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Revista Brasileira de História

On-line version ISSN 1806-9347

Rev. Bras. Hist. vol.32 no.63 São Paulo  2012 



Politician priests and their solidarity networks: an analysis of the role of priests in the 'sertão' of Minas Gerais (1822 and 1831)



Ana Rosa Cloclet da Silva

Centro de Ciências Humanas e Sociais Aplicadas. Faculdade de História, PUC-Campinas. Rodovia Dom Pedro I, km 136, Parque das Universidades, Cidade Universitária. 13086-900 Campinas – SP – Brasil.




The consolidation of modern national states involved multiple combinations of secular rationalism and Christian mentalities. Nevertheless, relations between temporal and spiritual powers were not always congruent and harmonious. Nor were they limited to institutional frameworks. In Brazil many clerics combined in a particular way pastoral and intellectual formation and political action in favor of their own interests, seeking benefits from their social networks to resist the rules enacted by the state since 1822. Aiming at preserving or even increasing attributes that were guarantors of distinction, wealth and power, and acting especially through informal channels, these clerics caused some of the conflicts which occurred in the Minas Gerais 'sertão,' which as this article examines, challenged government competence to ensure strict observance of the law.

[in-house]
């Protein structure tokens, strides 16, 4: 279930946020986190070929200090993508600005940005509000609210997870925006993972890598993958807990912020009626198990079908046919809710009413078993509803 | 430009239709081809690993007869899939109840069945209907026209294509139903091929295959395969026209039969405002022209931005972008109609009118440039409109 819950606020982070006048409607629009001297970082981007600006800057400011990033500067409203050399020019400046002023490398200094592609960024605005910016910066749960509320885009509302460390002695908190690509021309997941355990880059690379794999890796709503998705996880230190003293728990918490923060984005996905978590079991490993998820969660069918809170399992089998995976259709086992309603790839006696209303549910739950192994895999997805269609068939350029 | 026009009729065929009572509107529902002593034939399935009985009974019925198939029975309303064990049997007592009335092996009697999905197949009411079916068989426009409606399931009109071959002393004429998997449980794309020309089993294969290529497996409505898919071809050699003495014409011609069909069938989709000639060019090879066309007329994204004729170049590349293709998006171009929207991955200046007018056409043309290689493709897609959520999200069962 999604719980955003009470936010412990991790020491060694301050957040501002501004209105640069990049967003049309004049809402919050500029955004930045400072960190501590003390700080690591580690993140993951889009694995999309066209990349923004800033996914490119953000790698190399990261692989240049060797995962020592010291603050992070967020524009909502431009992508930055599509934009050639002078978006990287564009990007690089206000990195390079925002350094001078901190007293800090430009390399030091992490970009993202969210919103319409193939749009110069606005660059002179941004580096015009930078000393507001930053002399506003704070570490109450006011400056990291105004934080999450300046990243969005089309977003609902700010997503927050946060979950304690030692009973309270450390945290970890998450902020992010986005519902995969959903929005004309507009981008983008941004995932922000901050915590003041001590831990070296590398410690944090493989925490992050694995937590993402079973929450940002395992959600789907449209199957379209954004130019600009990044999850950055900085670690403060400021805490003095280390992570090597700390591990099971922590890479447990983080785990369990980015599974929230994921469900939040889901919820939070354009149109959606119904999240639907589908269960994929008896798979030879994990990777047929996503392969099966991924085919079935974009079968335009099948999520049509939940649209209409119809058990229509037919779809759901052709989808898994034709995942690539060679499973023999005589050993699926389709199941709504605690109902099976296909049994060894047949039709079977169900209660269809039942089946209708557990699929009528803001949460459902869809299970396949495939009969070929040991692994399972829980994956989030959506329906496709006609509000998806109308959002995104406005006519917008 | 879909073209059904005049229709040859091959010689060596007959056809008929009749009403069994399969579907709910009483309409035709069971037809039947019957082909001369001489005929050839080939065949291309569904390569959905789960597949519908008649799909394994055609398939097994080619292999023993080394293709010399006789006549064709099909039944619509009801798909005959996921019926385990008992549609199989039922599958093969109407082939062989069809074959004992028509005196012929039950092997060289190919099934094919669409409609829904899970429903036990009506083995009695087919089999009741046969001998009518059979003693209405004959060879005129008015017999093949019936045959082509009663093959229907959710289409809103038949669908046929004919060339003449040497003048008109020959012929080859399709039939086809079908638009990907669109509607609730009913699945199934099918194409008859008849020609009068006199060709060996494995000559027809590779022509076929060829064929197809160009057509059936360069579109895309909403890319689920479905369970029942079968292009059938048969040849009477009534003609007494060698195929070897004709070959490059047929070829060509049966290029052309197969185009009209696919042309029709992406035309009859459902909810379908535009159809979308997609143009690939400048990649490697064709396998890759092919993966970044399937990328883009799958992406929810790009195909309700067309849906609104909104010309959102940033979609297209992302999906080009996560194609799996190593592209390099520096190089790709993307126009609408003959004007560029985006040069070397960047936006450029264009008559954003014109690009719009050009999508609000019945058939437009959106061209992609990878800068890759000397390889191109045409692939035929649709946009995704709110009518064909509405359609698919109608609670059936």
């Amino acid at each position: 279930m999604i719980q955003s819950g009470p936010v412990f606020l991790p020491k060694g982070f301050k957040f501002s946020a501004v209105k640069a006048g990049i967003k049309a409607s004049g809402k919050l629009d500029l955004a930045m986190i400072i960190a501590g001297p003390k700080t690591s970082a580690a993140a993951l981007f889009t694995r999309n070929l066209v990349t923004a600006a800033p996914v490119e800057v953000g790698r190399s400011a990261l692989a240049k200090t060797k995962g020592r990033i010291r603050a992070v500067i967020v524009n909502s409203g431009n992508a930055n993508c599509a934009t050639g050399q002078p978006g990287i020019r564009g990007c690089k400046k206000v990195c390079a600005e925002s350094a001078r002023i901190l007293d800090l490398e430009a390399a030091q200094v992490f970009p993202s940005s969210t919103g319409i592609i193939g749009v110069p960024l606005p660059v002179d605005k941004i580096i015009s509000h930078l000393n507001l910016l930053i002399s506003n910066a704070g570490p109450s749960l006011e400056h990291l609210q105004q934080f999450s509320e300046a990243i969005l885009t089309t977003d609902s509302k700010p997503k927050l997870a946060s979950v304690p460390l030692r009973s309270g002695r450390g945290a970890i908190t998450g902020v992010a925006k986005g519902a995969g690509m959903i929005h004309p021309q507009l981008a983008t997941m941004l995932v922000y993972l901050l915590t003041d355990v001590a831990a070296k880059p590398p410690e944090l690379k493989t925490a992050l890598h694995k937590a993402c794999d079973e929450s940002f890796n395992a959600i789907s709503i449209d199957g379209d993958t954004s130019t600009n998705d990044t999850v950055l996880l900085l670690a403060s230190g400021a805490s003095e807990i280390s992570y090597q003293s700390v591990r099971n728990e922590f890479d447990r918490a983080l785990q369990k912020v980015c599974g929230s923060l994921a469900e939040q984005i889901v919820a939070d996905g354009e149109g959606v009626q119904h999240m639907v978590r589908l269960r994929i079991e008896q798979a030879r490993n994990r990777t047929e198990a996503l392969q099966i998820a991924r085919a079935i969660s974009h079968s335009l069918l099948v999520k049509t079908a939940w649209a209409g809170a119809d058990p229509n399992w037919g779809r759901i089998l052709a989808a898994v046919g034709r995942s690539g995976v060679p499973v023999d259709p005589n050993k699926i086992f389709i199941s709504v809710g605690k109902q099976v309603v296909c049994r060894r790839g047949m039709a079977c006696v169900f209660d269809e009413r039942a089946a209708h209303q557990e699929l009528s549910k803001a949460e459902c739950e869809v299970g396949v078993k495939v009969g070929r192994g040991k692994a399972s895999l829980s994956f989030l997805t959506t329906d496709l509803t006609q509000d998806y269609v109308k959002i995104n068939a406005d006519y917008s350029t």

Keywords: politician priests; constitutionalism; Minas Gerais.


A consolidação dos Estados nacionais modernos implicou combinações múltiplas entre mentalidade cristã e racionalismo secular. Apesar disso, as relações entre poder temporal e espiritual nem sempre foram congruentes e harmoniosas. Tampouco limitaram-se ao âmbito institucional. No caso brasileiro, muitos clérigos aliaram de modo peculiar a formação pastoral e intelectual à atuação política, em favor de seus interesses privados, buscando usufruir de suas redes de sociabilidade para resistir às normatizações encaminhadas pelo Estado nacional, desde 1822. Visando preservar ou mesmo galgar aqueles atributos garantidores de distinção, riqueza e poder e atuando, sobretudo, por vias informais, esses clérigos protagonizaram alguns dos conflitos ocorridos no sertão de Minas Gerais, os quais, conforme analisa o presente artigo, desafiaram a competência governamental em garantir a estrita observância da Lei, denunciando novas formas de fazer política, personificadas na figura do 'padre político'.

Palavras-chave: padre político; constitucionalismo; Minas Gerais.